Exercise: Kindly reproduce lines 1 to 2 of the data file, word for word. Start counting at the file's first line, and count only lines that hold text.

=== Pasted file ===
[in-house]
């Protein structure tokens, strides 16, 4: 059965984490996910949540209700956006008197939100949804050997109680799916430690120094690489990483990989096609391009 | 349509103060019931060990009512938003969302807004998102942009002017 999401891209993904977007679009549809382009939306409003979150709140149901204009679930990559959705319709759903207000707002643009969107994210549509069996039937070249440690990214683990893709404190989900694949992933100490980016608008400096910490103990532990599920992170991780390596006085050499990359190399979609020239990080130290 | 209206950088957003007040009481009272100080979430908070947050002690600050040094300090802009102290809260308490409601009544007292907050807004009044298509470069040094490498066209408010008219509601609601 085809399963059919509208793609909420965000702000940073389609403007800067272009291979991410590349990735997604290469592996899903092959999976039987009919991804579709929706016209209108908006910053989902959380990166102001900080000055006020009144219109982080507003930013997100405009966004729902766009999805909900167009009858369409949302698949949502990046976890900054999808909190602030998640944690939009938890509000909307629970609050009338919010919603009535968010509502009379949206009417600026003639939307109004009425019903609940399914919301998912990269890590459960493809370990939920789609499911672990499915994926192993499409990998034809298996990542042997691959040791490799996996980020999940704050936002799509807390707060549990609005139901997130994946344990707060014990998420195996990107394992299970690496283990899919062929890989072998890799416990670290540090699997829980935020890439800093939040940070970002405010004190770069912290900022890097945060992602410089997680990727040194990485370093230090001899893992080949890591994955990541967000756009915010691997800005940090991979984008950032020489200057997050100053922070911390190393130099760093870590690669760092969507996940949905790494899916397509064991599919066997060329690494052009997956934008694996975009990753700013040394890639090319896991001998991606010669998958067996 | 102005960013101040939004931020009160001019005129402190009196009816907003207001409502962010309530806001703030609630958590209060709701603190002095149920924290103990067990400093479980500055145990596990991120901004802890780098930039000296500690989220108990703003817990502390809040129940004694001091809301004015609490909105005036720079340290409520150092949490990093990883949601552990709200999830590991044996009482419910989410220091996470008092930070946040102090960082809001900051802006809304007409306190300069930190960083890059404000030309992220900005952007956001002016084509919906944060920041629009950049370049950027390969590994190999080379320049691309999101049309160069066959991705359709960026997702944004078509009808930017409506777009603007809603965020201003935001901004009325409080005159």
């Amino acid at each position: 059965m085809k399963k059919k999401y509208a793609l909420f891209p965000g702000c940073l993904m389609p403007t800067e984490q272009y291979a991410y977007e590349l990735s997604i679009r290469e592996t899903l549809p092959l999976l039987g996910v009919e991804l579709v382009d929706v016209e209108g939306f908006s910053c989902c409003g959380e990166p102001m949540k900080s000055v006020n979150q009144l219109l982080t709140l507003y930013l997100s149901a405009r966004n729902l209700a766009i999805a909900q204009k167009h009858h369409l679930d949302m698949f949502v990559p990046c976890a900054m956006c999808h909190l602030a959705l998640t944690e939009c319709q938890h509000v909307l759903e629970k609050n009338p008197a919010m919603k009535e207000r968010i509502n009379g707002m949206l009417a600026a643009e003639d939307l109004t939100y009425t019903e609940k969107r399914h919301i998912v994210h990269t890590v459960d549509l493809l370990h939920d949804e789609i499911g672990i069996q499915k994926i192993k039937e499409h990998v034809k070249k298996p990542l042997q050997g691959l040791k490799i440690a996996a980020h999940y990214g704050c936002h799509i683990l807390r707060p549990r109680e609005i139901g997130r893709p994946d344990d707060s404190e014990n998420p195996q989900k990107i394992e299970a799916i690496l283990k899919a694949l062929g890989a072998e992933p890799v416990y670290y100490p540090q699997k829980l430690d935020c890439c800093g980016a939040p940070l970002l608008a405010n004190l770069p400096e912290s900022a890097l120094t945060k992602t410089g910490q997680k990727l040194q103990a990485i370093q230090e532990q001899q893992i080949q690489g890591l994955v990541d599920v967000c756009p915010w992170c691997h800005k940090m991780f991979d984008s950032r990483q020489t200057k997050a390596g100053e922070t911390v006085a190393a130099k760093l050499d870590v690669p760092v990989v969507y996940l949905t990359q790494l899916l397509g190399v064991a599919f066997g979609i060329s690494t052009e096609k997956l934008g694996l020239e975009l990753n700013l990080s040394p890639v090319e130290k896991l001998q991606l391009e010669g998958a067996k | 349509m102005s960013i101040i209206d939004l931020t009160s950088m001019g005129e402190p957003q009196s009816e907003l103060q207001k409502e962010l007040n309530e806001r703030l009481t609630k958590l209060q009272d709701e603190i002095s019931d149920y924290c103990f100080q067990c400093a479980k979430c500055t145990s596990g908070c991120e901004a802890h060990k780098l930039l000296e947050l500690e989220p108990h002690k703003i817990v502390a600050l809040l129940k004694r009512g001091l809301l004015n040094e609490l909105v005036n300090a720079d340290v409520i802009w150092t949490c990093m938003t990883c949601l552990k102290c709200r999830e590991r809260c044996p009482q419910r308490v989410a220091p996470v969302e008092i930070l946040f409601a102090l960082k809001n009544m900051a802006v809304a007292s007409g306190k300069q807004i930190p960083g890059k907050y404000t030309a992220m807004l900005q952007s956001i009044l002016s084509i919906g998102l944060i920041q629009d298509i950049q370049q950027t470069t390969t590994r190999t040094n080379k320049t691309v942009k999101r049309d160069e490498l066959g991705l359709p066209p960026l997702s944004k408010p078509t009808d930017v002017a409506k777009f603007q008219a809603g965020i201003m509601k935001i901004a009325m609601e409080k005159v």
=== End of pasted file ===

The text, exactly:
[in-house]
């Protein structure tokens, strides 16, 4: 059965984490996910949540209700956006008197939100949804050997109680799916430690120094690489990483990989096609391009 | 349509103060019931060990009512938003969302807004998102942009002017 999401891209993904977007679009549809382009939306409003979150709140149901204009679930990559959705319709759903207000707002643009969107994210549509069996039937070249440690990214683990893709404190989900694949992933100490980016608008400096910490103990532990599920992170991780390596006085050499990359190399979609020239990080130290 | 209206950088957003007040009481009272100080979430908070947050002690600050040094300090802009102290809260308490409601009544007292907050807004009044298509470069040094490498066209408010008219509601609601 085809399963059919509208793609909420965000702000940073389609403007800067272009291979991410590349990735997604290469592996899903092959999976039987009919991804579709929706016209209108908006910053989902959380990166102001900080000055006020009144219109982080507003930013997100405009966004729902766009999805909900167009009858369409949302698949949502990046976890900054999808909190602030998640944690939009938890509000909307629970609050009338919010919603009535968010509502009379949206009417600026003639939307109004009425019903609940399914919301998912990269890590459960493809370990939920789609499911672990499915994926192993499409990998034809298996990542042997691959040791490799996996980020999940704050936002799509807390707060549990609005139901997130994946344990707060014990998420195996990107394992299970690496283990899919062929890989072998890799416990670290540090699997829980935020890439800093939040940070970002405010004190770069912290900022890097945060992602410089997680990727040194990485370093230090001899893992080949890591994955990541967000756009915010691997800005940090991979984008950032020489200057997050100053922070911390190393130099760093870590690669760092969507996940949905790494899916397509064991599919066997060329690494052009997956934008694996975009990753700013040394890639090319896991001998991606010669998958067996 | 102005960013101040939004931020009160001019005129402190009196009816907003207001409502962010309530806001703030609630958590209060709701603190002095149920924290103990067990400093479980500055145990596990991120901004802890780098930039000296500690989220108990703003817990502390809040129940004694001091809301004015609490909105005036720079340290409520150092949490990093990883949601552990709200999830590991044996009482419910989410220091996470008092930070946040102090960082809001900051802006809304007409306190300069930190960083890059404000030309992220900005952007956001002016084509919906944060920041629009950049370049950027390969590994190999080379320049691309999101049309160069066959991705359709960026997702944004078509009808930017409506777009603007809603965020201003935001901004009325409080005159």